Smart Buildings

Infogrid Faces Lawsuit over 2022 Acquisition of Aquicore

Established in 2018, UK-based smart building firm Infogrid quickly made a splash in the market, picking up a range of high-value customers including banks, supermarkets, and restaurant chains, as well as the UK’s National Health Service (NHS) during the peak of the global pandemic. The firm has attracted $135.5m in investment (including debt financing) from JLL Spark, Spotify backers Northzone, and SoftBank’s Vision Fund (now known for backing several public failures like WeWork and Katerra), which triggered the firm’s CEO at the time, William Cowell de Gruchy, to claim the company was experiencing “epic growth” and was on track to hit $100 million in revenue in 2022. In November 2022, Infogrid announced the acquisition of US-based company Aquicore for what we now know to be $43 million, allowing them to expand into the large US real estate market. However, a lawsuit filed last month at the District Court of Delaware, claims that Infogrid didn’t have […]

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Established in 2018, UK-based smart building firm Infogrid quickly made a splash in the market, picking up a range of high-value customers including banks, supermarkets, and restaurant chains, as well as the UK’s National Health Service (NHS) during the peak of the global pandemic.

The firm has attracted $135.5m in investment (including debt financing) from JLL Spark, Spotify backers Northzone, and SoftBank’s Vision Fund (now known for backing several public failures like WeWork and Katerra), which triggered the firm’s CEO at the time, William Cowell de Gruchy, to claim the company was experiencing “epic growth” and was on track to hit $100 million in revenue in 2022.

In November 2022, Infogrid announced the acquisition of US-based company Aquicore for what we now know to be $43 million, allowing them to expand into the large US real estate market. However, a lawsuit filed last month at the District Court of Delaware, claims that Infogrid didn’t have the money for the deal, they were nowhere near the valuation they had stated, and they were, in reality, a smaller company than the one they were trying to acquire.

In the lawsuit, key Aquicore investor K Street Capital claims that they only learned two weeks before the deal closed that Infogrid was unable to finance the takeover. And goes on to claim that Infogrid’s true revenues were only a third of what Cowell de Gruchy had promised.

“This false and misleading information concerning Infogrid’s performance was repeated to Aquicore’s management team and major Aquicore noteholders… after Infogrid induced Aquicore to enter into exclusive negotiations,” Daniel A. Griffith of Whiteford Taylor & Preston, K Street’s attorney, wrote in the complaint and published in a Forbes article. “In fact, Infogrid only began to backtrack these lies months after the merger closed.”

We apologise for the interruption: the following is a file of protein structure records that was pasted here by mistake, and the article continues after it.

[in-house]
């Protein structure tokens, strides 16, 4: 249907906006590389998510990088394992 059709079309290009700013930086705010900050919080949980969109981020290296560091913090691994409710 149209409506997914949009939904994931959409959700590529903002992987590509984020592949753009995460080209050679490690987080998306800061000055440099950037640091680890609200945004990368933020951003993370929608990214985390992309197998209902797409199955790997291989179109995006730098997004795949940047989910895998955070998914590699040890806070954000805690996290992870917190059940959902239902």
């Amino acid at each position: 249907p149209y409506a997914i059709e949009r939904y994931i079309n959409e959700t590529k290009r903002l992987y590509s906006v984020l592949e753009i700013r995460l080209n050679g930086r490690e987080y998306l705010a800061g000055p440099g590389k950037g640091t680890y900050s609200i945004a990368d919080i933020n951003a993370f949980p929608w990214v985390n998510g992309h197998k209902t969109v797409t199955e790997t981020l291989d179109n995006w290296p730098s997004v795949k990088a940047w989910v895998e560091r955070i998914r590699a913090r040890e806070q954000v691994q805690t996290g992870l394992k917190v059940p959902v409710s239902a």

Infogrid Acquicore Lawsuit

On one side of the complex lawsuit is K Street Capital, and on the other is Cleve Adams (Aquicore’s then-CEO), Infogrid, and other investors involved in the takeover. K Street Capital claims that it was entitled to a $1.5 million payout from the takeover but after Infogrid failed to raise the cash it offered a seller’s note at a steep discount, which was later converted into a block of Infogrid shares.

After the acquisition was closed, and during Infogrid’s Series B fundraising, K Street Capital claims that Cowell de Gruchy revealed to investors that Infogrid had generated just $15.1 million in revenue in 2022, a fraction of the $55.8 million of sales Infogrid claimed to have booked in an investor deck shared with Aquicore during takeover talks. K Street Capital also claims that Aquicore CEO, Adams, knew about Infogrid’s inflated valuations before the proposed acquisition but pushed for the deal regardless, in order to secure millions of dollars of personal bonuses.

Infogrid has yet to file a defense but said it would contest the case.

“After multiple rounds of Infogrid’s lies and then going back on their word, rather than its share of $43 million cash at closing, over a year later, Infogrid seeks to pay off AQ-1 with illiquid equity in Infogrid worth a fraction of AQ-1’s initial Aquicore Note,” the filing claims.

Infogrid Restructuring & Management Change

One year ago, Infogrid announced a $90 million Series B equity and debt round after a significant staff layoff we covered in January 2023: “This is the first major (disclosed) round of layoffs in the European smart buildings space, and can be seen as a warning of the dangers of accelerating too fast for the market,” our article explained.

Cowell de Gruchy then resigned as CEO of Infogrid at the end of 2023 and even stepped down as a director of the company in February 2024. Memoori now understands that the new CEO will be Kate Henningsen, who resigned from her role as Founder and COO of Arcadia two months ago and is listed as a director of Infogrid. Although this has not been officially announced yet.

The future growth trajectory of Infogrid was already uncertain, and this litigation is a further headache for their new management as they seek to refocus and draw a line under Cowell de Gruchy's tenure. The market for commercial building IoT platforms is extremely competitive. They will need to deploy any existing capital quickly and wisely to maintain customer confidence and keep investors onside for future funding rounds.

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